It’s time for another edition of Indie Life, hosted by The Indelibles. You can sign up by clicking the graphic!
It’s my return to Indie Life! While I wish I could say I’ve been slacking on these posts because they no longer apply to me and I’ve just signed a million dollar contract with some fancy New York agent, the truth is being indie is the very reason I’ve hardly had time to keep up with blogging at all. Because being indie means financing all of my own projects and since I’m not selling thousands of copies of my books a day, that means I have to work. A lot. I took on a second job in the Spring, bringing my total hours to just shy of 60. And that brings me to today’s indie gripe–the unpredictability of life.
I know this is a law of the universe that effects all of us but one of the most tedious and important parts of being an independent artist is being organized. There are a lot of spontaneous artists out there who rely on divine inspiration rather than deadlines and who create only when they feel like it, abandoning it as soon as it starts to feel like work. But the success and the fulfillment doesn’t come to those who quit. Those things are reserved for finishers and if you’ve been doing the indie thing for any length of time, you’ve probably got finishing down pat.
See, I have a formula for finishing and it goes a little something like this: writing every day+reading every day=books. Pretty simple, right? When I’m living my life within the parameters of this routine a magical kind of momentum is created and it’s the secret to how I’m planning on finishing four novels this year. FOUR WHOLE BOOKS that will be the hard-earned result of extreme dedication and a devoted work ethic. But despite my diligence and despite my deadlines, there is always the chance that something will go awry and sometimes that something isn’t small. Sometimes that something is big and important and needs your immediate attention. Sometimes you will have to set your art aside and find a second job shelving library books just so you can pay your bills.
It’s a sad truth but a truth nonetheless. Because unfortunately for us indies, there is no amount of want or need or hard work or deservedness that can make pursuing our dreams a totally seamless endeavor. Even when we put the work in every single day, without a huge publisher behind us or a huge readership, there will always be the chance that things will go wrong, or other responsibilities will stand in our way. That’s just a part of being indie. We are in a constant state of choosing, swapping out needs and responsibilities based on what we can physically and mentally accomplish that day. Sometimes after a long day of working our regular 9 to 5 job, we only have enough energy to do laundry and our manuscript gets pushed to the side. On other days we might have to make the hard decision to miss coffee with friends just so we can meet a self-imposed deadline. But regardless of how stringent we are when it comes to doing what we love, let’s be honest, until we’re paying the mortgage with our writing, that time will always be up for debate. Not because we don’t believe it’s important but because we’re only human and there is only so much we can do.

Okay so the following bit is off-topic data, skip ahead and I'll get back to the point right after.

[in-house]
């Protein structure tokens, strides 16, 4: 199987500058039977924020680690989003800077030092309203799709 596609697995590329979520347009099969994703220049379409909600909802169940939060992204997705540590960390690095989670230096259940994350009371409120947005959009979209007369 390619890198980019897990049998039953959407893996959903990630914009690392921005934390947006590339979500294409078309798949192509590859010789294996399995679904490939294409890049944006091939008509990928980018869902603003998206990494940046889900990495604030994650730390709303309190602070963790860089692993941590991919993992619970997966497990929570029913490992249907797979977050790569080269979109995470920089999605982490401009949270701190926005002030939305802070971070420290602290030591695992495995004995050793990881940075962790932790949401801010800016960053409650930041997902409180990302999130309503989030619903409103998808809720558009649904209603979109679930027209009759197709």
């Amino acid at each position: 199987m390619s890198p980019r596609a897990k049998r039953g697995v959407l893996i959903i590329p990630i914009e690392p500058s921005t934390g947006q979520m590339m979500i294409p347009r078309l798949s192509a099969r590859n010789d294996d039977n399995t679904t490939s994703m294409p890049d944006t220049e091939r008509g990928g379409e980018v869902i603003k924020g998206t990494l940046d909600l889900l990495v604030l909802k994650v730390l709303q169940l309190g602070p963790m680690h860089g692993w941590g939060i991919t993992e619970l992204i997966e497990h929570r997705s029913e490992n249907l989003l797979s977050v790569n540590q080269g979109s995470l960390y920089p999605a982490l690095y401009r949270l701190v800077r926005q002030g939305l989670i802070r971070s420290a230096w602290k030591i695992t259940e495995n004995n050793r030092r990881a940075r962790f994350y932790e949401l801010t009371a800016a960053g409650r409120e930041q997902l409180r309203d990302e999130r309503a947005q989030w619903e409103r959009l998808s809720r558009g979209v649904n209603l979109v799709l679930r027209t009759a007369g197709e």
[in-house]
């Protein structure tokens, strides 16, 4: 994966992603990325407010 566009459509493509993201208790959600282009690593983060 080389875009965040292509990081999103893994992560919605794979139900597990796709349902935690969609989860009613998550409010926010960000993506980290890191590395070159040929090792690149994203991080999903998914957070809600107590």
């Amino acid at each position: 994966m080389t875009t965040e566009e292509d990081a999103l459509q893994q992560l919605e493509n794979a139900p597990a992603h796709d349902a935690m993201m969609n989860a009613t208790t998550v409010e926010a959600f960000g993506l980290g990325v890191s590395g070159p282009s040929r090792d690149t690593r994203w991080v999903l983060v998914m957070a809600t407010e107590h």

So maybe this week’s indie gripe isn’t really about being indie at all. Maybe it’s really about the modern day juggling act we’re all trying to master, the balance between surviving in this world and thriving in it getting harder and harder to achieve. Today was one of those hard days. But even though I have several looming deadlines and the thought of not making any progress on my WIP today ties me in a knot, I will forgive myself. Because I’m indie. Because I’m human.
I feel like I just wrote one of these posts and after visiting my blog for the first time in weeks I realize that it’s because I just did. I haven’t been blogging much and it’s partly because I haven’t had very much time but it’s also partly because I’m afraid of documenting my snail-pace progress for all the world to see and also of reading about all of the amazing things other people are accomplishing that I’m not. I guess you could say I’m in an intense state of hibernation these days working on this series but the strange thing is that the more I work on it, the more work there is to do. Every time I peel back a layer of disfunction there are two more hidden underneath and when I make a significant change to the plot I don’t just have to make sure it works within that particular novel, but I have to go back and weave it through three other books. I’m not sure what I expected. I knew writing a series wouldn’t be easy but I also didn’t anticipate that almost an entire year would go by before I published something post Breathing Ghosts. I know that writing them back to back was the right decision for me, especially since this is my first series, but eight months without putting anything new out into the world has definitely made me more gun-shy when it comes to this next project. Hence the hiding in shame.